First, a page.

Review Posted Online: March 27, 2020

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A tasty, if not always tasteful, tale of supernatural mayhem that fans of King and Crichton alike will enjoy.

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DEVOLUTION

Are we not men? We are—well, ask Bigfoot, as Brooks does in this delightful yarn, following on his bestseller World War Z (2006).

A zombie apocalypse is one thing. A volcanic eruption is quite another, for, as the journalist who does a framing voice-over narration for Brooks’ latest puts it, when Mount Rainier popped its cork, “it was the psychological aspect, the hyperbole-fueled hysteria that had ended up killing the most people.” Maybe, but the sasquatches whom the volcano displaced contributed to the statistics, too, if only out of self-defense. Brooks places the epicenter of the Bigfoot war in a high-tech hideaway populated by the kind of people you might find in a Jurassic Park franchise: the schmo who doesn’t know how to do much of anything but tries anyway, the well-intentioned bleeding heart, the know-it-all intellectual who turns out to know the wrong things, the immigrant with a tough backstory and an instinct for survival. Indeed, the novel does double duty as a survival manual, packed full of good advice—for instance, try not to get wounded, for “injury turns you from a giver to a taker. Taking up our resources, our time to care for you.” Brooks presents a case for making room for Bigfoot in the world while peppering his narrative with timely social criticism about bad behavior on the human side of the conflict: The explosion of Rainier might have been better forecast had the president not slashed the budget of the U.S. Geological Survey, leading to “immediate suspension of the National Volcano Early Warning System,” and there’s always someone around looking to monetize the natural disaster and the sasquatch-y onslaught that follows. Brooks is a pro at building suspense even if it plays out in some rather spectacularly yucky episodes, one involving a short spear that takes its name from “the sucking sound of pulling it out of the dead man’s heart and lungs.” Grossness aside, it puts you right there on the scene.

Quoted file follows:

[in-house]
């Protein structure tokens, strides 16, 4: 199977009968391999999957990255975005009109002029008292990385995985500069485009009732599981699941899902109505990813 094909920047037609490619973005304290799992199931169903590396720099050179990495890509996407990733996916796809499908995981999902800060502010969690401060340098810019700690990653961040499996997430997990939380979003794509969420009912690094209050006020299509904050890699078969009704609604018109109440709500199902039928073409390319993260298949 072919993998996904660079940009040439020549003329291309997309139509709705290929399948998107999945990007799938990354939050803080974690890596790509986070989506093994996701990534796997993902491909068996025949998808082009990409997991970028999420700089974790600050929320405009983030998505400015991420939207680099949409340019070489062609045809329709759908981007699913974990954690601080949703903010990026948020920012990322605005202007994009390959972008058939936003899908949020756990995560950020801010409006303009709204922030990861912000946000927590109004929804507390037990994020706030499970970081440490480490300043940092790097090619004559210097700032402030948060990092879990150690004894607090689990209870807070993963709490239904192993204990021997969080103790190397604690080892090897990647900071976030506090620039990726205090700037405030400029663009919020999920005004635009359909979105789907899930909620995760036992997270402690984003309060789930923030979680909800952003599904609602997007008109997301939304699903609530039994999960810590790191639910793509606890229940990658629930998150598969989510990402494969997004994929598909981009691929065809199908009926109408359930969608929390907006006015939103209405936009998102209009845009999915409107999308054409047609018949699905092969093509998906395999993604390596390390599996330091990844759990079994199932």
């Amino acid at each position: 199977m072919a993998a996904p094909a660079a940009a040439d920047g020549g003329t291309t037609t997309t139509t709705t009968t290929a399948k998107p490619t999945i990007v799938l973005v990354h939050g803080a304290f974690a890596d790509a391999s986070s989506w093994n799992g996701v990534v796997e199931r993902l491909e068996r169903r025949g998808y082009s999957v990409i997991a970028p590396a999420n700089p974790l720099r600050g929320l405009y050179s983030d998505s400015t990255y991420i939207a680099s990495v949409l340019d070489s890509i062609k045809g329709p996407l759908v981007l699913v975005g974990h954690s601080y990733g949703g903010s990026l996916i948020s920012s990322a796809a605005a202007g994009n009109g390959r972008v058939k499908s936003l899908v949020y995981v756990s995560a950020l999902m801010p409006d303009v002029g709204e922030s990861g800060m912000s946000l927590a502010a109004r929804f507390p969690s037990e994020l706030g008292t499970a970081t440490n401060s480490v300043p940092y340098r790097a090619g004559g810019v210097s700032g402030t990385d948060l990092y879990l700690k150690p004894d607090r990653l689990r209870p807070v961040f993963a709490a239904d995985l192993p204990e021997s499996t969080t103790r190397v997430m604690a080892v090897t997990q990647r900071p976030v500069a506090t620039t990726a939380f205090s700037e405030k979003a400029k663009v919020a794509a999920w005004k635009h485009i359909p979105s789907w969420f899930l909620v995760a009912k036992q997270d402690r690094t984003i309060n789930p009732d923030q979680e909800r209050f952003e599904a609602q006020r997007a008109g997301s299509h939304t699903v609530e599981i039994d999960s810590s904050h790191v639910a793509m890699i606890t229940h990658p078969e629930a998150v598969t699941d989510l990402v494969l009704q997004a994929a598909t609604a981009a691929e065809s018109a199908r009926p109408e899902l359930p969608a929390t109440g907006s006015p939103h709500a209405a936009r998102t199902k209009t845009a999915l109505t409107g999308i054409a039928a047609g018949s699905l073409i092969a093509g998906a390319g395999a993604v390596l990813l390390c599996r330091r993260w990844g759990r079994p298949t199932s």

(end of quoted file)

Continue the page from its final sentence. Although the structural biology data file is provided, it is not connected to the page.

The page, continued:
A tasty, if not always tasteful, tale of supernatural mayhem that fans of King and Crichton alike will enjoy.

Pub Date: June 16, 2020

ISBN: 978-1-9848-2678-7

Page Count: 304

Publisher: Del Rey/Ballantine

Review Posted Online: Feb. 10, 2020